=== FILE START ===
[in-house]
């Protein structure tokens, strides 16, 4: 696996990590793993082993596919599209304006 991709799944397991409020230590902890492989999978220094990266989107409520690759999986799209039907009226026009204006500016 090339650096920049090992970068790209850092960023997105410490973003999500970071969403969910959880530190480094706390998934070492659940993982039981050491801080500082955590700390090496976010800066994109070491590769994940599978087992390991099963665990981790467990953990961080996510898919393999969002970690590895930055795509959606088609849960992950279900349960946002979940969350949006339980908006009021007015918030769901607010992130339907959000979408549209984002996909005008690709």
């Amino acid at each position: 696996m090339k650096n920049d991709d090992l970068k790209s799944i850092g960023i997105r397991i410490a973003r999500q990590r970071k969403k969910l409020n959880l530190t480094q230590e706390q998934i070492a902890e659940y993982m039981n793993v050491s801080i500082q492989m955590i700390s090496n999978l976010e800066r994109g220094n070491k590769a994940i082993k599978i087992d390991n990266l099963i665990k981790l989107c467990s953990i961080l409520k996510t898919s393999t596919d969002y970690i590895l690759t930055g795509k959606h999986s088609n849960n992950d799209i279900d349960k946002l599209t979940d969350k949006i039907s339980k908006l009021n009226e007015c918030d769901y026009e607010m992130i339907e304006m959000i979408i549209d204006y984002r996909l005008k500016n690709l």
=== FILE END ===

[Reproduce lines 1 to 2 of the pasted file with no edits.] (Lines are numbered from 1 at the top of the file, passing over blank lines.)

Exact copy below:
[in-house]
């Protein structure tokens, strides 16, 4: 696996990590793993082993596919599209304006 991709799944397991409020230590902890492989999978220094990266989107409520690759999986799209039907009226026009204006500016 090339650096920049090992970068790209850092960023997105410490973003999500970071969403969910959880530190480094706390998934070492659940993982039981050491801080500082955590700390090496976010800066994109070491590769994940599978087992390991099963665990981790467990953990961080996510898919393999969002970690590895930055795509959606088609849960992950279900349960946002979940969350949006339980908006009021007015918030769901607010992130339907959000979408549209984002996909005008690709």